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Tuesday, 21 March, 2000, 16:48 GMT
Holy Land's Christians under pressure
The Sea of Galilee: The Pope plans to hold mass at holy shrine nearby
The Pope plans to hold mass near the Sea of Galilee
By Paul Adams in Jerusalem

The Holy Land - the birthplace of Christianity. It is a landscape which is seemingly unchanged.

Everywhere you turn, there is a stone or a tree old enough to have stood there 2,000 years ago.

This place invites you to peer down through layers of history and religion and to touch the very past.

Countless Christian pilgrims come here every year to walk where Jesus walked and to see where he lived and died.

Via Dolorosa:
Via Dolorosa: "The land where Christianity started"
However, what about the Palestinian Christians who live here?

In 1948, before the State of Israel came into existence, there were almost 150,000 Christians - or about 7.5% of the population - in what was then Palestine.

Today, Christians number 180,000, but form less than 2% of Israel's population and a similarly small proportion of those living in the West Bank and Gaza Strip.

They come here as if they are walking through a Christian Walt Disney land

Mitri Raheb
It has got to the point where visitors can almost be forgiven for not realising there is such a thing as a Palestinian Christian.

"They know nothing about the living Christian community," says Mitri Raheb, a Lutheran priest in Bethlehem.

"They come here as if they are walking through a Christian Walt Disney land or a theme park. I don't see for me at least any role in a theme park."

For decades, Mr Raheb says, Christians have turned their backs on the political and economic turbulence of the Holy Land and looked for solutions abroad.

"This is really the land where Christianity started," he says. "I think it would be a shame if Christianity will cease to exist in the land of its origin."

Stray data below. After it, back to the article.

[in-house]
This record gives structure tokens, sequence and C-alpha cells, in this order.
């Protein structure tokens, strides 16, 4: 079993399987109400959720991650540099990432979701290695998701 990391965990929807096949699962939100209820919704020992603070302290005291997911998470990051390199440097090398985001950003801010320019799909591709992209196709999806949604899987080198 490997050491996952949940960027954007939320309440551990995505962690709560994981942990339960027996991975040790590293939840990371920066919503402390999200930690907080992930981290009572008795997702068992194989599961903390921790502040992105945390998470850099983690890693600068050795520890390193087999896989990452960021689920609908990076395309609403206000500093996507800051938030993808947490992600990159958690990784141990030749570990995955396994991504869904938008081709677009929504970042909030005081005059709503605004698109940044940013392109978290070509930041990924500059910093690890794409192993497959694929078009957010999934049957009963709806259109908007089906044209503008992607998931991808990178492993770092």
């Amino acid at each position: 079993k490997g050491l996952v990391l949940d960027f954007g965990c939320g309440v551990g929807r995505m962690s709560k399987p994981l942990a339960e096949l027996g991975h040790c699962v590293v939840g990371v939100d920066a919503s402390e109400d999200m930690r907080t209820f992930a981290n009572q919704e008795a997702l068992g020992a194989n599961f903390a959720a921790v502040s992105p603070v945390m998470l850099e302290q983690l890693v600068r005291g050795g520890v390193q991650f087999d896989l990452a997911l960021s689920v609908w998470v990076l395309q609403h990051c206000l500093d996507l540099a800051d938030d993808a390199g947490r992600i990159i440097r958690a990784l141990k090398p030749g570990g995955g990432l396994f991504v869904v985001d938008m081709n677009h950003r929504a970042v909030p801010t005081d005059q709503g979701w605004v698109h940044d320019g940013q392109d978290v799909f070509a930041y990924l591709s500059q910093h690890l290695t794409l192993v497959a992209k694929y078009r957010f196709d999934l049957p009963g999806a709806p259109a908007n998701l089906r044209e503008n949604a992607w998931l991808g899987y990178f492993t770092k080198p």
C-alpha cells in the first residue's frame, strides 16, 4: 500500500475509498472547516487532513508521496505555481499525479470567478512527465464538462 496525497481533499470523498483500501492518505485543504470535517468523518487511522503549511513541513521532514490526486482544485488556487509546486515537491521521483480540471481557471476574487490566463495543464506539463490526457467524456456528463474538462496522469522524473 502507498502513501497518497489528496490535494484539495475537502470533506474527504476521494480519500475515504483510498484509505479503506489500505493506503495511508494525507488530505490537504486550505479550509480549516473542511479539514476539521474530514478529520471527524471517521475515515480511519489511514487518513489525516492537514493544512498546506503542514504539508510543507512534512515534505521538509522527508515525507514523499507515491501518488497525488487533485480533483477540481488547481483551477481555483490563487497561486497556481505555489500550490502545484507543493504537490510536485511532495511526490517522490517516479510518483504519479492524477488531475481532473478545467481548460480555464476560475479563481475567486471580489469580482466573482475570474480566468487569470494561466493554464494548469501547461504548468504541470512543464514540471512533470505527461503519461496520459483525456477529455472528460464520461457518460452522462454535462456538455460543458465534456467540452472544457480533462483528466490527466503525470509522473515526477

Moral support

The Pope: Morale boost
The Pope: Morale boost
Church leaders see the Pope's visit as a badly needed boost to flagging Christian morale.

On Wednesday, he celebrates mass in the centre of Bethlehem and visits the nearby refugee camp of Dehaishe, a potent symbol of Palestinian dispossession.

We don't think that when the Pope leaves for Rome, all our problems will be resolved

Father Maroun Lahham, Beit Jala's Latin Seminary
Local people express the hope that the Pope will lend support to their national aspirations and take heart from the Vatican's warm relations with the Palestinian leadership.

However, church officials warn against exaggerated expectations.

"You know the Pope doesn't make miracles," says Father Maroun Lahham, of Beit Jala's Latin Seminary, near Bethlehem.

"So we don't think that when the Pope leaves for Rome, all our problems will be resolved. What we expect from the Pope is moral and spiritual support."

Decendants of Jesus' flock

Even though I don't shepherd any fields, I feel that I have an obligation to shepherd the land and the Christian shrines

Mazen Badra, Palestinian Christian
Also adjoining Bethlehem is the village of Beit Sahur, a place of caves and trees which claims to be the field where shepherds first learned of Christ's birth.

Mazen Badra, a Palestinian management consultant, says the shepherds were his ancestors.

"This is what my father told me, and this is what his father told him," he says.

"I remember my grandfather telling us stories about how their ancestors lived here."

"I think this helped me a lot in being very close to the land, and in staying here and not leaving the country."

"Even though I don't shepherd any fields, I feel that I have an obligation to shepherd the land and the Christian shrines."

Beit Sahur remains predominantly Christian. However, elsewhere, the demographic balance is shifting, leaving the Christians exposed and vulnerable.

Tensions rise in Nazareth

Muslims pray at site of planned mosque in Nazareth
Muslims pray at the site of a planned mosque in Nazareth
Nowhere more so than in the mixed Christian-Muslim city of Nazareth, in northern Israel.

In November, the city's Muslims celebrated wildly as the cornerstone of a new mosque was laid.

However, the mosque is situated close to the church where the angel is thought to have told the Virgin Mary to expect a child.

Christian leaders closed almost all holy places in protest.

Inside the church, worshippers escape from the political and religious dispute that swirls around them.

However, the anguish generated by this sorry affair strikes a deeper note.

Caught between the rock of Israel - a Jewish state - and the hard place of Islamic fundamentalism, Christians feel besieged.

Mitri Raheb says the churches themselves are partly to blame.

"The churches here didn't invest much in spirituality," he says regretfully.

"There is a certain kind of spirituality. It's nice and it's 2,000 years old, but is it up to date in the sense of giving people a vision, power, strength and a reason to stay? I'm afraid not."

However, for now, Christians must cope in an uneasy environment.

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